In his book Poetic Process, George Whalley remarks that “a symbol, like a metaphor, does not stand for a ‘thing,’ or for an idea; it is a focus of relationships.
Shield of the Holy Trinity
Christians note one of the earliest hints of the Holy Trinity occurring in Genesis as Abraham is visited by three mysterious strangers by the tree of Mamre. Is it God and two angels or is it three angels who arrive as guests? We do not know. However, this is the root story of hospitality and it is the occasion for the pronouncement of the birth of Isaac, the laughing child.
Rublev in his most famous Icon, the Holy Trinity, chooses this moment of hospitality as pointing to the notion of Father – Son – Holy Spirit. Trinity Sunday is the only feast of the year to commemorate not a person or an event but an idea, one central to the Christian faith: God in three persons yet one substance.
Rublev – Icon of the Trinity
El Greco — Trinity
John W. Sewell
Saint John’s Memphis, Tennessee
May 18, 2008
On this Trinity Sunday, we begin at the beginning: in the beginning of God’s creating the heavens and the earth. The writer describes how for six days the process of creation continues. Carol Ochs, in her book, The Noah Paradox – Time As Burden, Time As Blessing, points out the elegant progression of creation.
DAY ONE: Chaos as a Necessary Stage. Chaos, or formlessness, is needed because if something already has a form it cannot be created, only re-created. It is formlessness that invites the many possibilities of creation. The word chaos has come to have the negative meaning of anarchy and panicky confusion But that is not true. Chaos is the field of limitless possibility. Creative processes of the first day: God Saw, God Evaluated, God Separated, God Named.
1. God Saw: seeing entails the capacity to imagine new possibilities, a major step in creativity. The model of perception described here is not one that forces recalcitrant matter into some preexistent mold; instead it is one of openness, waiting for the intrinsic nature of a substance or situation to reveal itself. Perception all too frequently consists of only in taking in sense data but in ordering that data in terms of past experiences and future expectations. When our hopes and fears distort our openness often we cannot perceive the true nature of creation.
2. God Evaluated: seeing the light as good. Evaluation is needed to give the creation meaning. The creator cannot fail to evaluate; not to evaluate is not to care, and one must care enough to have standards. The evaluation process affirms that value is inherent in creation. God does not simply, by fiat, declare the light to be good, God judges that it is good.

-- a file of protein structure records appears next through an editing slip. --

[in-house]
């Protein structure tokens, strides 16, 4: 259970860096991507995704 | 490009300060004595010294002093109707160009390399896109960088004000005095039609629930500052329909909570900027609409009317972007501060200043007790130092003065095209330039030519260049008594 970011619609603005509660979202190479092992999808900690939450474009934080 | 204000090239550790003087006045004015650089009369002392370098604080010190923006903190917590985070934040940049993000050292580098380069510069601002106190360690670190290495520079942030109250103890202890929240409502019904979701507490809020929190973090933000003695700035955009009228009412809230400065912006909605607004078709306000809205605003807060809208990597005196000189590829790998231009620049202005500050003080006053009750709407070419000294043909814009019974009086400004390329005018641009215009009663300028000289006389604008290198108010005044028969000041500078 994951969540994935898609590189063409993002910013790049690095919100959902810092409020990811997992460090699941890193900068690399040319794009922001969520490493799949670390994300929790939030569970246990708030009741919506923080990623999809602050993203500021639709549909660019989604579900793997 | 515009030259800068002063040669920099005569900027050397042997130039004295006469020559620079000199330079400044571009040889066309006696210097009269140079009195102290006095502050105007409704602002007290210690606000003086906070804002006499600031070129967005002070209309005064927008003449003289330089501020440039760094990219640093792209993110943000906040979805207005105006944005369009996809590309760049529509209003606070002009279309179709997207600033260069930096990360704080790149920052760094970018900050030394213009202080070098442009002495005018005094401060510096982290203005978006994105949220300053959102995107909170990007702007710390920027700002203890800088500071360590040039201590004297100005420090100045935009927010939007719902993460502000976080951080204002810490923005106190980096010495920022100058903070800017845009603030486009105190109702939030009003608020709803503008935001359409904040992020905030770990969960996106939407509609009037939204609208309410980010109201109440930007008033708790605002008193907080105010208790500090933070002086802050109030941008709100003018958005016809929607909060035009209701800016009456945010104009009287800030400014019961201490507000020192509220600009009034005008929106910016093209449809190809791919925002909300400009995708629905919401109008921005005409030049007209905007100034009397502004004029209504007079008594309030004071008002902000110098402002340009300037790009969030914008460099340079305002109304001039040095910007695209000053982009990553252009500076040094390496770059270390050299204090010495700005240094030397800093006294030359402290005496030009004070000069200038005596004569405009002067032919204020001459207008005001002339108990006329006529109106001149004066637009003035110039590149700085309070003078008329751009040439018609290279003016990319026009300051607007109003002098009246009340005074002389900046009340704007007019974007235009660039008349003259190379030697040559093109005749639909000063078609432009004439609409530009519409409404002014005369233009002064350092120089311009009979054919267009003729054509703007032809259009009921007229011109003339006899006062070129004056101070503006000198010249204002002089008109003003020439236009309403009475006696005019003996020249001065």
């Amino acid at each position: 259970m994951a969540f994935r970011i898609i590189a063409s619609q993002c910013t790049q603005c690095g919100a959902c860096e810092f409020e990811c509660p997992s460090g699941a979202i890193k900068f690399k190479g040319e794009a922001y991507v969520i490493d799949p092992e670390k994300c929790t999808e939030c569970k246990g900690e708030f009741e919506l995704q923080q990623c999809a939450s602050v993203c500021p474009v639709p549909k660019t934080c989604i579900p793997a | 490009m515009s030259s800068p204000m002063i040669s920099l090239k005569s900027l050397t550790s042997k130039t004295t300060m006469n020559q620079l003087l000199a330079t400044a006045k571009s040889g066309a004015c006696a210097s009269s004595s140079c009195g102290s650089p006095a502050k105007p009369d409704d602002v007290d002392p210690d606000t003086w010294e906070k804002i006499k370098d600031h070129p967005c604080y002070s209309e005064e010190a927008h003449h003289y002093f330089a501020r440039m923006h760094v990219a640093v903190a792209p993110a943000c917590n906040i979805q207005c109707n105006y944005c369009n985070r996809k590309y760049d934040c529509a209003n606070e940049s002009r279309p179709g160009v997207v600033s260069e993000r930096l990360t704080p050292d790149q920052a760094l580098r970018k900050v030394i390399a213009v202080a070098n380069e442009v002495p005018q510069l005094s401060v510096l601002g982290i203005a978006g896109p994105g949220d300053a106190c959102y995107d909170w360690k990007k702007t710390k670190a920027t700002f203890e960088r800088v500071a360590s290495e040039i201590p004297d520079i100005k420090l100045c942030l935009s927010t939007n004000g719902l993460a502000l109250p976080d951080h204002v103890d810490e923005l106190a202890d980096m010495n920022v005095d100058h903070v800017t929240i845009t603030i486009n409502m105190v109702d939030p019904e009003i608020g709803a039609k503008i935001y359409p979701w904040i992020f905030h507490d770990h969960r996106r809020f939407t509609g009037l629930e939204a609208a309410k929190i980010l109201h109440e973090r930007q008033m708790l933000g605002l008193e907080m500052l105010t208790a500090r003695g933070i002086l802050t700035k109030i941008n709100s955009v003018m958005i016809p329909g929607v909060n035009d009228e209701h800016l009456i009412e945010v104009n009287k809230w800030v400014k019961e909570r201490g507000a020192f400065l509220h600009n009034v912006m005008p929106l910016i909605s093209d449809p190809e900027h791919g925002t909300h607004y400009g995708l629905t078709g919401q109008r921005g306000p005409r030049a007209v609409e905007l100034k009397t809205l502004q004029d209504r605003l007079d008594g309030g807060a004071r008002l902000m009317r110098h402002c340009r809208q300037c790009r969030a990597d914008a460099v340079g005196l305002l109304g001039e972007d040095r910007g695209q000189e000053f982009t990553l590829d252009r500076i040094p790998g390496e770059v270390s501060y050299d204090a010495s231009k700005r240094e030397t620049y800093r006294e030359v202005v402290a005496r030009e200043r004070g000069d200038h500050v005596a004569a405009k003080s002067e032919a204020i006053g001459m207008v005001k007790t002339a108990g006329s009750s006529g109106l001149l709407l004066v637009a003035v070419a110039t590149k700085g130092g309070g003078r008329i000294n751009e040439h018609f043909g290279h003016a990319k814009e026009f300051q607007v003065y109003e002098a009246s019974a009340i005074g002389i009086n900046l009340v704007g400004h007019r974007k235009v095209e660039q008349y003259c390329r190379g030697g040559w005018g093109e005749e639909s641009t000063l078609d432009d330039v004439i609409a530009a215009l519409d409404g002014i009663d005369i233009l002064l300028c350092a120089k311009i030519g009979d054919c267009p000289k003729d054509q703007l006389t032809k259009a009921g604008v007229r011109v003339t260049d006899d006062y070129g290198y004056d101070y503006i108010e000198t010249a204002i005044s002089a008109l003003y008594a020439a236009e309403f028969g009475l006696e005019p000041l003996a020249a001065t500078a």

3. God Separated: separating night from day (recognizing their differences) and separating creation from the Creator. This last act reminds us that an important aspect of creativity is letting go of the creation. If we are truly separate from our Creator, we can choose the extent of our distance, the direction in which we will go, the way we will follow. Separation is an essential component of creation, but one that bears great cost to the creator.
4. God Named: Naming draws distinctions and fosters creation. God’s act of naming has creative force. Naming correctly joins the head and the heart, because to love someone is to know or bestow their real name.
DAY TWO: Separation and Creation of Space. The creative process of separation is continued here. In addition, the concept of space is introduced, specifically, that of particular space or location. Creation can be understood, in part, as the process of recognizing the rightful place of things. The concept of location allows for such concepts such as fullness and emptiness. These are empirical states but also value standards. Day 2 contains perspectives that could potentially deaden or renew.
DAY THREE: The Creative Force of Limit. Limitation is a significant part of creation, The dry land appears, not as the result of a new creation, but as a result of the restriction or limiting of matter. Creativity is not simply fecundity. It occurs within limits, such as those imposed by the span of one’s life, the frame of a painting, or the preexisting conventions of a musical form. One of the most powerful uses of creativity is the restriction of the process. …God must limit the Divine creative force so that it doesn’t overwhelm each separate creation.
DAY FOUR: The Creation of Time The text describing the fourth day illustrates a way to mark time and invest it with meaning. The ability to mark time allows us to set periods of time apart as special or sacred etc. In reflecting on our limitations, and our finiteness, and our ability to recognize limitation, we can find God.
DAY FIVE: Blessing and Releasing. It is on the 5th Day that the word blessed is used for the first time. In this context we recognize that blessing is bestowing on a creature the possibility of carrying on creation (being fertile, increasing, and filling the waters). The freedom inherent in the first two days of Creation is taken to its ultimate in bestowing on creature the capacity to carry on the creation.